Provocative Plastic Cast in Bronze
Brandy at Jason Vass by Nettie Wakefield
Through July 21st
By Genie Davis
With Brandy, at Jason Vass through July 21st, London-based artist Nettie Wakefield has created a provocative exhibition that focuses on things plastic – but is cast in bronze or created in the most detailed pencil drawings.
The titular subject of the show, Brandy epitomizes a fully inflated, petite sex doll. She is depicted in wall art and as sculptural art. She has a small nipple for an air pump to fit on the back of her body. Leg raised, braid flying as if she were about to become animate and leap, partially deflated breasts sagging, Brandy’s image is 3-D a sculpture mounted on a wall. She lies seemingly exhausted and crumpled, outstretched on a sofa in a sculptural installation in the center of the gallery, surrounded by empty wine glasses, an open Mac Book, the box from which she was sprung, a crumpled pair of men’s pants.
Pencil sketches feature her with doll-like, yet oddly alive eyes and Barbie-like hair with a glossy texture. These meticulous drawings are lush and strange, the body of the doll depicted crumpled like fabric. Demonstrating the plasticity of contemporary society – from aesthetic to moral – Brandy is the rendering of a cultural and sculptural metamorphosis.
Wakefield’s commentary here is on the disposal nature of our lives and souls. Whether cast in bronze or immortalized in a beautifully detailed pencil drawing, the character that is Brandy is still eminently disposable. She is disposable because she is not perceived of as real, rather as a personification of male imagination. She is disposable because she is female, and while her mouth is agape, she can issue no protest or passion. She is disposable because her “real life” form is plastic, a substance that is rapidly filling both earth and oceans with its detritus. And finally, she is disposable because she makes us uncomfortable.
She is the embodiment of an object to be used. Of a relationship to be shaped, formed, controlled, deflated. She is hung on a wall, she is flung on a couch. She is a commodity rendered to be perfect and mute, the ultimate in satisfaction that is eventually completely unsatisfying. Perhaps she represents the precursor to a sex doll that is robotic, something out of Blade Runner, made more real yet without the mess of humanity. Or perhaps she represents the lack of perfection in ourselves, the always-shifting description that means perfect, the unattainable ideal.
Most of all, the works that Wakefield creates here represent vulnerability: how easy it is to discard someone or something viewed as “less than.” Less than human, less than us, less than perfect, less than real. And how easy it is to discount ourselves, as well – for being less than the way we wish to be seen. We are not that perfect body, that air-inflated image of sexuality or even beauty. We deflate. We sag. We are broken. We are, as members of the human race, much less as members of the female sex, of uncertain value to others and to ourselves.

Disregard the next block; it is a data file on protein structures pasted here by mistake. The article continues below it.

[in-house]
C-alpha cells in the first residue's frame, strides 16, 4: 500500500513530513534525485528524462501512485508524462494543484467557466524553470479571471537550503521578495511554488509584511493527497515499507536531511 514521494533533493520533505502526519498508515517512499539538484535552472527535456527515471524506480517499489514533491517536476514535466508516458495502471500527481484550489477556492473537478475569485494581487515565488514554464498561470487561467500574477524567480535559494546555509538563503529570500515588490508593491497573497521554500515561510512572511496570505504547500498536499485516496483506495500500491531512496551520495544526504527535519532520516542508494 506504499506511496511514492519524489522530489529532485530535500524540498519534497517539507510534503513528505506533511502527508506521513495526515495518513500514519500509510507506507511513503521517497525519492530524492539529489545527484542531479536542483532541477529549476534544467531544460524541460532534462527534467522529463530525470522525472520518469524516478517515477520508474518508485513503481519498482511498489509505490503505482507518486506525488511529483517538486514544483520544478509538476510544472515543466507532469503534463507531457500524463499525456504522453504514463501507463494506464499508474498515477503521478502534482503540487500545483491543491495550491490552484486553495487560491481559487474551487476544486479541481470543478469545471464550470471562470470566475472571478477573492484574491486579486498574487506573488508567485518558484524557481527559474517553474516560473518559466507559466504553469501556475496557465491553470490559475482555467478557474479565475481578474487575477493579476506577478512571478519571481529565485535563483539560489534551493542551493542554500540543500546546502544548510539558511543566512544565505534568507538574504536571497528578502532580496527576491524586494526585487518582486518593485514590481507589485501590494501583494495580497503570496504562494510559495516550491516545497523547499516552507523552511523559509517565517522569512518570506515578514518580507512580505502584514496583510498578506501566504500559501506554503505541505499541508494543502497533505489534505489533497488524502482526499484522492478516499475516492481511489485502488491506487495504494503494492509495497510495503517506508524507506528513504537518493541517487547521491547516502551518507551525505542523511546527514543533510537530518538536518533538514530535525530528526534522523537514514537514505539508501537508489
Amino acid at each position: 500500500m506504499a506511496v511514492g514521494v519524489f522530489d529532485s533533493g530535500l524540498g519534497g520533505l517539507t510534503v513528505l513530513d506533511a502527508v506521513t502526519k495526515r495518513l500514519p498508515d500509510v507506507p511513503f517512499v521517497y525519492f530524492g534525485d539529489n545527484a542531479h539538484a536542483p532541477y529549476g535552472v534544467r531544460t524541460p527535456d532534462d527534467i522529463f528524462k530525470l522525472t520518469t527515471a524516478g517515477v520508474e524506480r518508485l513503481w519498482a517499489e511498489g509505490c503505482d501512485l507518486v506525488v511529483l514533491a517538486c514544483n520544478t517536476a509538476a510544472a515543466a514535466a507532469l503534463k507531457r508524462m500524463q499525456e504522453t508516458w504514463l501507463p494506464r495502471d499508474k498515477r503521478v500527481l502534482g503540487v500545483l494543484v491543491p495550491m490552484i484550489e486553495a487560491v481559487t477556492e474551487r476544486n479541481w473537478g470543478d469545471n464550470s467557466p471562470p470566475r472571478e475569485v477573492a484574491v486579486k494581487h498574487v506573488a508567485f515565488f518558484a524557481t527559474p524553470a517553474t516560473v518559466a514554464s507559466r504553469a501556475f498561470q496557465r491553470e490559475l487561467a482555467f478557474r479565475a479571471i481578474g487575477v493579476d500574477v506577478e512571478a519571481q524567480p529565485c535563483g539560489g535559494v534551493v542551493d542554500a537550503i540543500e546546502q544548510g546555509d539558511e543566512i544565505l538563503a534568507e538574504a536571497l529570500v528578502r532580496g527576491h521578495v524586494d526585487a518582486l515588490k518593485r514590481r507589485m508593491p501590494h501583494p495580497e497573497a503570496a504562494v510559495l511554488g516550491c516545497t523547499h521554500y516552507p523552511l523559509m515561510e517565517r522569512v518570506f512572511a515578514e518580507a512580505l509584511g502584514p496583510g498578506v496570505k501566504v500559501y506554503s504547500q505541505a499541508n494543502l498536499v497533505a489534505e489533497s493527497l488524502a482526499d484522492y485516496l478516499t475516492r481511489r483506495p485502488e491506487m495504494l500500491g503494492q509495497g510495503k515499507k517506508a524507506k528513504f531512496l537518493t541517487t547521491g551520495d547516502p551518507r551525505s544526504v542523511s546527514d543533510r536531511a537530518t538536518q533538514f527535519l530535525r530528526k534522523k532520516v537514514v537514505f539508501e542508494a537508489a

All this said, Brandy is an inherently entertaining take on these themes. The bronze sculptural works shine and are such a visual and visceral draw in their tactile nature, in their almost impossible crumpled state, that the gallery offers cloth gloves to those who long to touch the surface and experience its texture. The drawings that Wakefield constructs are technically as perfect as their subject could be, a wonderful mix of hard and soft, firm and deflated – much like humans themselves. Do we see humanity in the inhuman? Do we think of ourselves as not real?
What are we if not mutable? What are we if our souls are gone and it is just our flesh – or our plastic approximation of same – cast in bronze?
Wakefield, whose works have been shown in Banksy’s Dismaland, and who has worked to promote women working within creative industries under the hashtag #KodakWoman, uses traditional techniques from drawing to bronze casting to create her rather astonishing images of things – and emotions – that are all too easily discarded. We may be the detritus left behind in our own worlds, but Wakefield will show us just how permanent even our waste can be.
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